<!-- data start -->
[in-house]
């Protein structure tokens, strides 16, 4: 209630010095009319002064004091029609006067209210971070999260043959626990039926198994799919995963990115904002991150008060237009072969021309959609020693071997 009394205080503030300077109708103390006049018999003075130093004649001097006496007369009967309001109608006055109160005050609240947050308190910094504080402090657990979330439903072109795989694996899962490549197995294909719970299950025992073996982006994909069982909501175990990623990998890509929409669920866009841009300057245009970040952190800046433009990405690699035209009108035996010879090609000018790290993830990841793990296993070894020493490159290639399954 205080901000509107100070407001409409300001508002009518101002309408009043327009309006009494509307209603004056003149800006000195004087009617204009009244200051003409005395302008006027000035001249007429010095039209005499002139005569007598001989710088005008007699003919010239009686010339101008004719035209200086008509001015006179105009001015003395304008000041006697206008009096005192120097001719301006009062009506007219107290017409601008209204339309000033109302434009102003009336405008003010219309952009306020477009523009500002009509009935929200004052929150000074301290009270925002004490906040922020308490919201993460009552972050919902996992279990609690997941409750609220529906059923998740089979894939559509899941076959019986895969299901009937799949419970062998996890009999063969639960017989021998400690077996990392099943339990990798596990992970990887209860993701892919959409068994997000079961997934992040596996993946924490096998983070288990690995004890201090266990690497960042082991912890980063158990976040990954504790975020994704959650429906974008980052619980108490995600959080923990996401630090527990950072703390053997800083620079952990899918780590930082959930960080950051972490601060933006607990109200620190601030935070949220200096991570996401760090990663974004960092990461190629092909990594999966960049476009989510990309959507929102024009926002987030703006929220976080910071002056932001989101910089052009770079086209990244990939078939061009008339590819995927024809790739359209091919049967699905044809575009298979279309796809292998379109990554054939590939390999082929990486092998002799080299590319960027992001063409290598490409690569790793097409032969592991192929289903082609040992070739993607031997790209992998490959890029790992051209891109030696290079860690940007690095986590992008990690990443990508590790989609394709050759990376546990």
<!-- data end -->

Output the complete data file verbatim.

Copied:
[in-house]
């Protein structure tokens, strides 16, 4: 209630010095009319002064004091029609006067209210971070999260043959626990039926198994799919995963990115904002991150008060237009072969021309959609020693071997 009394205080503030300077109708103390006049018999003075130093004649001097006496007369009967309001109608006055109160005050609240947050308190910094504080402090657990979330439903072109795989694996899962490549197995294909719970299950025992073996982006994909069982909501175990990623990998890509929409669920866009841009300057245009970040952190800046433009990405690699035209009108035996010879090609000018790290993830990841793990296993070894020493490159290639399954 205080901000509107100070407001409409300001508002009518101002309408009043327009309006009494509307209603004056003149800006000195004087009617204009009244200051003409005395302008006027000035001249007429010095039209005499002139005569007598001989710088005008007699003919010239009686010339101008004719035209200086008509001015006179105009001015003395304008000041006697206008009096005192120097001719301006009062009506007219107290017409601008209204339309000033109302434009102003009336405008003010219309952009306020477009523009500002009509009935929200004052929150000074301290009270925002004490906040922020308490919201993460009552972050919902996992279990609690997941409750609220529906059923998740089979894939559509899941076959019986895969299901009937799949419970062998996890009999063969639960017989021998400690077996990392099943339990990798596990992970990887209860993701892919959409068994997000079961997934992040596996993946924490096998983070288990690995004890201090266990690497960042082991912890980063158990976040990954504790975020994704959650429906974008980052619980108490995600959080923990996401630090527990950072703390053997800083620079952990899918780590930082959930960080950051972490601060933006607990109200620190601030935070949220200096991570996401760090990663974004960092990461190629092909990594999966960049476009989510990309959507929102024009926002987030703006929220976080910071002056932001989101910089052009770079086209990244990939078939061009008339590819995927024809790739359209091919049967699905044809575009298979279309796809292998379109990554054939590939390999082929990486092998002799080299590319960027992001063409290598490409690569790793097409032969592991192929289903082609040992070739993607031997790209992998490959890029790992051209891109030696290079860690940007690095986590992008990690990443990508590790989609394709050759990376546990």